SEMA 2019: XVI Power’s V16 Dual Supercharged LS Engine

One thing’s for sure in the automotive industry, if more is good, then too much is perfect. Let’s take the LS engine, for example. It’s one of the best-performing production engines on the market. install a power adder, and they are tough to beat. We have seen shops build V10 and even V12 LS configurations, but the guys over at XVI Power out of Michigan, have taken their LS build to over-the-top status by way of 16 cylinders.

You might be thinking, “who in the world needs a V16?” That is a legit question. After all, this monster is too big to fit in the engine compartment of most cars. Sure, there are a few stretched out vehicles that could pull it off, but not many. So what was this monstrosity intended to offer? The only people that are more extreme than a car owner is a boating enthusiast, and this engine’s owner didn’t want one for his boat, he needed two. But, why stop there? You might as well go ahead and supercharge the units with dual Magnuson blowers, right? Of course, you should. We ran into Tom Robinson, founder and sales director of XVI Power, in the ARP booth and wanted to get the ins and outs of this unique build.

Tom states, “Building a V16 for marine use was my idea, and I found a willing partner and engineer in Detroit by the name of Caleb Newman, who had helped develop the V16 Cadillac engine in 2001. Jeff Stevenson of JBS Racing is the third partner in Sixteen Power, and we have two of our naturally aspirated engines going into his 42-foot MTI catamaran that will be tested in the spring.”

According to Tom, the eCaddy engine was a one-off design that never went into production. Tom decided instead of designing an eight-cylinder head like the prototype Cadillac had, to use four factory LS heads, which will keep the engine modular and allow them to switch between production and aftermarket Gen IV or Gen V heads. “By running the factory heads, we can also run factory-style intake manifolds like COMP Cams’ new tunnel ram or blowers, and they’re all going to fit,” he affirmed.

Another key component of this build is the cast engine block. It is a one-piece design, not two blocks welded together, as we have seen in the past. A billet gun-drilled camshaft and billet crankshaft are also one-piece designs. The low-pressure cast block is made of AA356 aluminum and utilizes dedicated tooling to form the single V16 block. Tom explains, “It’s a low-pressure casting done that is done in Detroit at Wolverine Bronze. They have a multi-million dollar casting line. We did all of the CAD work, which allowed us to figure out the tooling. If we were going to build a one-off block, we would have just created one out of billet. However, that was never the intention for this build.”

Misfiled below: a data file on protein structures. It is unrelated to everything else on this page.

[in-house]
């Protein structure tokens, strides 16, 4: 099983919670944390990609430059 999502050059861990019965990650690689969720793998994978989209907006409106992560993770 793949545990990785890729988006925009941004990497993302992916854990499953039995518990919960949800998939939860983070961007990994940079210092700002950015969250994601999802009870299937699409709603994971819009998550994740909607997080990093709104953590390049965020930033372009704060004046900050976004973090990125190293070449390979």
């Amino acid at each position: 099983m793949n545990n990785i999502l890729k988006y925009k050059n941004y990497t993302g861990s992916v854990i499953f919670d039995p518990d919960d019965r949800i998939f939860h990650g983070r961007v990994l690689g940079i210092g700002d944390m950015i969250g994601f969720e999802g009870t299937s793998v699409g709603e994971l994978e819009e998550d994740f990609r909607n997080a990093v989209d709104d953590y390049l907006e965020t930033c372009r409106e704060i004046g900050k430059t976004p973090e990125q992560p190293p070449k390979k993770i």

So what will a V16 LS engine make in the way of power? “Starting with our naturally-aspirated combination, we are making 1,200 horsepower and 1,100 lb-ft of torque at 4,500 rpm while running 89-octane with LS3 parts,” he says. “89-octane was used because that’s usually the highest octane you can find on the water. We are going to get back on the dyno with LS7 parts, and I think we can hit 1,400 horsepower.” The supercharged variation will make 1,800 horsepower on 93-octane and 2,000 horsepower on race fuel for those that want more power.

According to Tom, the 42-foot MTI test boat with two 1,200 horsepower mills will propel the vessel to speeds upward of 150mph, reliably.

For more information on this engine, be sure and check out XVIPower.com.

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About the author

Brian Havins

A gearhead for life, Brian is obsessed with all things fast. Banging gears, turning wrenches, and praying while spraying are just a few of his favorite things.
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